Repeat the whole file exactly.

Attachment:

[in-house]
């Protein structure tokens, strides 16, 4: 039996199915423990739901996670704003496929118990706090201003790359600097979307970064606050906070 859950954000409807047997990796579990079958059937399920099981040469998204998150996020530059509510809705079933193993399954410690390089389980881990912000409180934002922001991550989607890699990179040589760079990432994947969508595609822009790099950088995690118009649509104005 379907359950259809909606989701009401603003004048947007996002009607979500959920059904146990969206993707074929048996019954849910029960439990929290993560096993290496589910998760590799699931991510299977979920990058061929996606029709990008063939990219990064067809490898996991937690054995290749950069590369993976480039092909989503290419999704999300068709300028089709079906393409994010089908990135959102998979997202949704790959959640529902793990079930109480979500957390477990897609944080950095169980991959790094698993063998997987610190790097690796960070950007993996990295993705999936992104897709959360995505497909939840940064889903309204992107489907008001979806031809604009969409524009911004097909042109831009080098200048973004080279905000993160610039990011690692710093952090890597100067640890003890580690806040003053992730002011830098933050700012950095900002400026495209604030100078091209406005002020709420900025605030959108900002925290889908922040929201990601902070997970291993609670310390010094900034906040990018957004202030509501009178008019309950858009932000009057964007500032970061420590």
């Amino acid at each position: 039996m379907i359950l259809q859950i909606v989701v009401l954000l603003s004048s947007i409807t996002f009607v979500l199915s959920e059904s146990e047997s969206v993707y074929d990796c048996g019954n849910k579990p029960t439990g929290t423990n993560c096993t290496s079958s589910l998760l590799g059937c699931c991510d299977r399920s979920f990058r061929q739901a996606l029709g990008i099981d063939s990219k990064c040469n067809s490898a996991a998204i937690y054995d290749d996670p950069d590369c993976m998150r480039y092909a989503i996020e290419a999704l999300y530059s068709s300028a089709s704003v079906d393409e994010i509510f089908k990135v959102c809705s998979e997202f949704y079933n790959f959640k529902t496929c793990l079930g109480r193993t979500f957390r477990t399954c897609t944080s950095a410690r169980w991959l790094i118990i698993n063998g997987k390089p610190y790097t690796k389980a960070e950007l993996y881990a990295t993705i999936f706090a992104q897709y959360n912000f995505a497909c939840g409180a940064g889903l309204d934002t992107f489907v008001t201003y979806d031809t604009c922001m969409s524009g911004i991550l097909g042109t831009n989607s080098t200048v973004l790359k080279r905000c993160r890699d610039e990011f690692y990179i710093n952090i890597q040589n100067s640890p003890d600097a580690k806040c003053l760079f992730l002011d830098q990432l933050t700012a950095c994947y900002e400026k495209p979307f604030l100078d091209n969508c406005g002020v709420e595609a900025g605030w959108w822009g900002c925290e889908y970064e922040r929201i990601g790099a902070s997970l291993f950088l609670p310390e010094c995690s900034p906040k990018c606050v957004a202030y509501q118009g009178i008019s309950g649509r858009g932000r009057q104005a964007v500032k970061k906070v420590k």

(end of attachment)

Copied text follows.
[in-house]
């Protein structure tokens, strides 16, 4: 039996199915423990739901996670704003496929118990706090201003790359600097979307970064606050906070 859950954000409807047997990796579990079958059937399920099981040469998204998150996020530059509510809705079933193993399954410690390089389980881990912000409180934002922001991550989607890699990179040589760079990432994947969508595609822009790099950088995690118009649509104005 379907359950259809909606989701009401603003004048947007996002009607979500959920059904146990969206993707074929048996019954849910029960439990929290993560096993290496589910998760590799699931991510299977979920990058061929996606029709990008063939990219990064067809490898996991937690054995290749950069590369993976480039092909989503290419999704999300068709300028089709079906393409994010089908990135959102998979997202949704790959959640529902793990079930109480979500957390477990897609944080950095169980991959790094698993063998997987610190790097690796960070950007993996990295993705999936992104897709959360995505497909939840940064889903309204992107489907008001979806031809604009969409524009911004097909042109831009080098200048973004080279905000993160610039990011690692710093952090890597100067640890003890580690806040003053992730002011830098933050700012950095900002400026495209604030100078091209406005002020709420900025605030959108900002925290889908922040929201990601902070997970291993609670310390010094900034906040990018957004202030509501009178008019309950858009932000009057964007500032970061420590």
């Amino acid at each position: 039996m379907i359950l259809q859950i909606v989701v009401l954000l603003s004048s947007i409807t996002f009607v979500l199915s959920e059904s146990e047997s969206v993707y074929d990796c048996g019954n849910k579990p029960t439990g929290t423990n993560c096993t290496s079958s589910l998760l590799g059937c699931c991510d299977r399920s979920f990058r061929q739901a996606l029709g990008i099981d063939s990219k990064c040469n067809s490898a996991a998204i937690y054995d290749d996670p950069d590369c993976m998150r480039y092909a989503i996020e290419a999704l999300y530059s068709s300028a089709s704003v079906d393409e994010i509510f089908k990135v959102c809705s998979e997202f949704y079933n790959f959640k529902t496929c793990l079930g109480r193993t979500f957390r477990t399954c897609t944080s950095a410690r169980w991959l790094i118990i698993n063998g997987k390089p610190y790097t690796k389980a960070e950007l993996y881990a990295t993705i999936f706090a992104q897709y959360n912000f995505a497909c939840g409180a940064g889903l309204d934002t992107f489907v008001t201003y979806d031809t604009c922001m969409s524009g911004i991550l097909g042109t831009n989607s080098t200048v973004l790359k080279r905000c993160r890699d610039e990011f690692y990179i710093n952090i890597q040589n100067s640890p003890d600097a580690k806040c003053l760079f992730l002011d830098q990432l933050t700012a950095c994947y900002e400026k495209p979307f604030l100078d091209n969508c406005g002020v709420e595609a900025g605030w959108w822009g900002c925290e889908y970064e922040r929201i990601g790099a902070s997970l291993f950088l609670p310390e010094c995690s900034p906040k990018c606050v957004a202030y509501q118009g009178i008019s309950g649509r858009g932000r009057q104005a964007v500032k970061k906070v420590k």